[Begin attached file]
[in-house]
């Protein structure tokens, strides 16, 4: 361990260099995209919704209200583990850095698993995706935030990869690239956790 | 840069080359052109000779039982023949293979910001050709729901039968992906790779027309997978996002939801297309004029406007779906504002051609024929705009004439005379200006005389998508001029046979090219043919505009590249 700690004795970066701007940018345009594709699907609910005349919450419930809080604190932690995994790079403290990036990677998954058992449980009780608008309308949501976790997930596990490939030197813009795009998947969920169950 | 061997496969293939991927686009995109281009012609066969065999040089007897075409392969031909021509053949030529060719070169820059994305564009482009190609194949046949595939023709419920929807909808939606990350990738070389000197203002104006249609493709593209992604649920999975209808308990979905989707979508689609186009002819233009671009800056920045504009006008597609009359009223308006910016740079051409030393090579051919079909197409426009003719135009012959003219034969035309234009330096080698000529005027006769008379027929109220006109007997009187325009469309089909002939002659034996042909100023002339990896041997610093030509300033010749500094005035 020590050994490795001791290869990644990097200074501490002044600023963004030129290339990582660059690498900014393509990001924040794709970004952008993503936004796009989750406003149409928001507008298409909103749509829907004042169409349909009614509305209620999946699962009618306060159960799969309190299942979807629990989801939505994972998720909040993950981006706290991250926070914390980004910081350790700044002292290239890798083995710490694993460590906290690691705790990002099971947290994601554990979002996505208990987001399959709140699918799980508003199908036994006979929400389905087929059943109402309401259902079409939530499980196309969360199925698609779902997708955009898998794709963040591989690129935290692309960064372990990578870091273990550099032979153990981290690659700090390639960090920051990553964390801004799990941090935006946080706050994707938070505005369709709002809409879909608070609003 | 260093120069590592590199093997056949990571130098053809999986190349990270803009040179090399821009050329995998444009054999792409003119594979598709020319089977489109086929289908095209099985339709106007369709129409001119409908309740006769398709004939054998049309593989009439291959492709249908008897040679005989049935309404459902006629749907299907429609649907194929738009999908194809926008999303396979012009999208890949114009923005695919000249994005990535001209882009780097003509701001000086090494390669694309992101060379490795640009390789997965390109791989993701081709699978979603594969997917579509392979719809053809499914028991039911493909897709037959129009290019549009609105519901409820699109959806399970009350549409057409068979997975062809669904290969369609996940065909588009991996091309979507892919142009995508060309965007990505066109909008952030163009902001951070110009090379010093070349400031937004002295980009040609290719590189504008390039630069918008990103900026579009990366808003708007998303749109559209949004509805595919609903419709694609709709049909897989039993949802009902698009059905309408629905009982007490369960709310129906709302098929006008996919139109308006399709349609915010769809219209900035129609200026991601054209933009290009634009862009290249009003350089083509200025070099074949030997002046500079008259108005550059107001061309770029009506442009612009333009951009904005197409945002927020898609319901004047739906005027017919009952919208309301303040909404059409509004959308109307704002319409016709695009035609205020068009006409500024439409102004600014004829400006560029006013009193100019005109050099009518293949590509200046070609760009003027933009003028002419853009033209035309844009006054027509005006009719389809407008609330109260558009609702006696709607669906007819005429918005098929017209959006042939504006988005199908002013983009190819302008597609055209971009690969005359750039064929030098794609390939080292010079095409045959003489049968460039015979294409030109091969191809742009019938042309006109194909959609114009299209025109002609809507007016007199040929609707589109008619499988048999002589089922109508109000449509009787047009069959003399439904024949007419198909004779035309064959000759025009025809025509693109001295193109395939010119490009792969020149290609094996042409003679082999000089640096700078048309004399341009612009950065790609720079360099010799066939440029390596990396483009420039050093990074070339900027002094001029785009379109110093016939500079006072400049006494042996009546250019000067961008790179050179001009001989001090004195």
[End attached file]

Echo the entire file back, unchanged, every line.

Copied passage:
[in-house]
């Protein structure tokens, strides 16, 4: 361990260099995209919704209200583990850095698993995706935030990869690239956790 | 840069080359052109000779039982023949293979910001050709729901039968992906790779027309997978996002939801297309004029406007779906504002051609024929705009004439005379200006005389998508001029046979090219043919505009590249 700690004795970066701007940018345009594709699907609910005349919450419930809080604190932690995994790079403290990036990677998954058992449980009780608008309308949501976790997930596990490939030197813009795009998947969920169950 | 061997496969293939991927686009995109281009012609066969065999040089007897075409392969031909021509053949030529060719070169820059994305564009482009190609194949046949595939023709419920929807909808939606990350990738070389000197203002104006249609493709593209992604649920999975209808308990979905989707979508689609186009002819233009671009800056920045504009006008597609009359009223308006910016740079051409030393090579051919079909197409426009003719135009012959003219034969035309234009330096080698000529005027006769008379027929109220006109007997009187325009469309089909002939002659034996042909100023002339990896041997610093030509300033010749500094005035 020590050994490795001791290869990644990097200074501490002044600023963004030129290339990582660059690498900014393509990001924040794709970004952008993503936004796009989750406003149409928001507008298409909103749509829907004042169409349909009614509305209620999946699962009618306060159960799969309190299942979807629990989801939505994972998720909040993950981006706290991250926070914390980004910081350790700044002292290239890798083995710490694993460590906290690691705790990002099971947290994601554990979002996505208990987001399959709140699918799980508003199908036994006979929400389905087929059943109402309401259902079409939530499980196309969360199925698609779902997708955009898998794709963040591989690129935290692309960064372990990578870091273990550099032979153990981290690659700090390639960090920051990553964390801004799990941090935006946080706050994707938070505005369709709002809409879909608070609003 | 260093120069590592590199093997056949990571130098053809999986190349990270803009040179090399821009050329995998444009054999792409003119594979598709020319089977489109086929289908095209099985339709106007369709129409001119409908309740006769398709004939054998049309593989009439291959492709249908008897040679005989049935309404459902006629749907299907429609649907194929738009999908194809926008999303396979012009999208890949114009923005695919000249994005990535001209882009780097003509701001000086090494390669694309992101060379490795640009390789997965390109791989993701081709699978979603594969997917579509392979719809053809499914028991039911493909897709037959129009290019549009609105519901409820699109959806399970009350549409057409068979997975062809669904290969369609996940065909588009991996091309979507892919142009995508060309965007990505066109909008952030163009902001951070110009090379010093070349400031937004002295980009040609290719590189504008390039630069918008990103900026579009990366808003708007998303749109559209949004509805595919609903419709694609709709049909897989039993949802009902698009059905309408629905009982007490369960709310129906709302098929006008996919139109308006399709349609915010769809219209900035129609200026991601054209933009290009634009862009290249009003350089083509200025070099074949030997002046500079008259108005550059107001061309770029009506442009612009333009951009904005197409945002927020898609319901004047739906005027017919009952919208309301303040909404059409509004959308109307704002319409016709695009035609205020068009006409500024439409102004600014004829400006560029006013009193100019005109050099009518293949590509200046070609760009003027933009003028002419853009033209035309844009006054027509005006009719389809407008609330109260558009609702006696709607669906007819005429918005098929017209959006042939504006988005199908002013983009190819302008597609055209971009690969005359750039064929030098794609390939080292010079095409045959003489049968460039015979294409030109091969191809742009019938042309006109194909959609114009299209025109002609809507007016007199040929609707589109008619499988048999002589089922109508109000449509009787047009069959003399439904024949007419198909004779035309064959000759025009025809025509693109001295193109395939010119490009792969020149290609094996042409003679082999000089640096700078048309004399341009612009950065790609720079360099010799066939440029390596990396483009420039050093990074070339900027002094001029785009379109110093016939500079006072400049006494042996009546250019000067961008790179050179001009001989001090004195």